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Primary health care, often abbreviated as PHC, is
"essential health care based on practical, scientifically sound and socially acceptable methods and technology made universally accessible to individuals and families in the community through their full participation and at a cost that the community and the country can afford to maintain at every stage of their development in the spirit of self-determination" (Alma Ata international conference definition)
Primary health care was accepted by the member countries of WHO as the key to achieving the goal of Health for all.
- 1 Essential components of primary health care
- 2 Psychological conditions in primary care
- 3 Psychologists in primary care settings
- 4 See also
- 5 References and external links
Essential components of primary health care
The Declaration of Alma Ata outlined the 8 essential components of primary health care such as principles of,
Health services must be shared equally by all people irrespective of their ability to pay and all (rich or poor, urban or rural) must have access to health services. Primary health care aims to address the current imbalance in health care by shifting the centre of gravity from cities where a majority of the health budget is spent to rural areas where a majority of people live in most countries.
There must be a continuing effort to secure meaningful involvement of the community in the planning, implementation and maintenance of health services, beside maximum reliance on local resources such as manpower, money and materials.
Primary health care involves in addition to the health sector, all related sectors and aspects of national and community development, in particular agriculture, animal husbandry, food, industry, education, housing, public works, communication and other sectors.
Four Cornerstones in primary health care
- Active community participation
- Intra and Inter-sectoral linkages
- Use of appropriate Technology
- Support Mechanism made Available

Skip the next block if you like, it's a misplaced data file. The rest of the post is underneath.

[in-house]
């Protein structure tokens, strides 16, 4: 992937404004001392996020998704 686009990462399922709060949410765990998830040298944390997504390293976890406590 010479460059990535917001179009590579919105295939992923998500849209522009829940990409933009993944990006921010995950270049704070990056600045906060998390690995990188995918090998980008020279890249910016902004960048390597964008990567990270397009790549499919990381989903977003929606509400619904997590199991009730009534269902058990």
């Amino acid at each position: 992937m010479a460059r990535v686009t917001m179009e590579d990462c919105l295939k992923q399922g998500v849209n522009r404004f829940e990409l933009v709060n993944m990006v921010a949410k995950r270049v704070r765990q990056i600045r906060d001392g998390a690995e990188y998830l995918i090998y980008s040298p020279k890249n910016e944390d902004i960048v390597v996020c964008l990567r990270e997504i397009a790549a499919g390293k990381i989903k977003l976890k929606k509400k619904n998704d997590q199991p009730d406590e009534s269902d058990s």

Elements of PHC
E-education for health L-locally endemic disease control E-expanded program of immunization M-maternal and child health E-essential drugs N-nutrition T-treatment of communicable disease s-safe water and sanitation
In medicine, primary care is a term used for a health care provider who acts as a first point of consultation for all patients. Generally, primary care physicians are based in the community, as opposed to the hospital. Alternative names for the field are general practice and family medicine, although the terms are not synonymous.
General practitioners in the UK are physicians who have completed four years of post-medical school training including three years based in hospitals and one-year attached to a training general practitioner in the community.
Family Medicine, in the USA, is a specialty that requires a minimum of three years of residency training and Board Certification. This specialty is considered the traditional general medicine specialty in the US.
Examples of diseases managed in primary care are:
Primary care physicians usually include family practice, internal medicine, pediatrics, and at times OB/GYN physicians. It is important to note, however, that the last three of the above specialties are not technically general medicine specialties. These specialties are primary care, but NOT general medicine.
Psychological conditions in primary care
Psychologists in primary care settings
- Health care services
- Primary mental health promotion
- Defining Primary Care from Institute of Medicine IOM - Primary Care: America's Health in a New Era (1996)
- Primary Care Definitions from American Academy of Family Physicians AAFP
- Definition of Primary Care from American Medical Association AMA
- Defining primary health care Department of Health United Kingdom UK
- What is primary health care? Aboriginal Medical Services Alliance Northern Territory (AMSANT) Australia
- National Association of Primary Care
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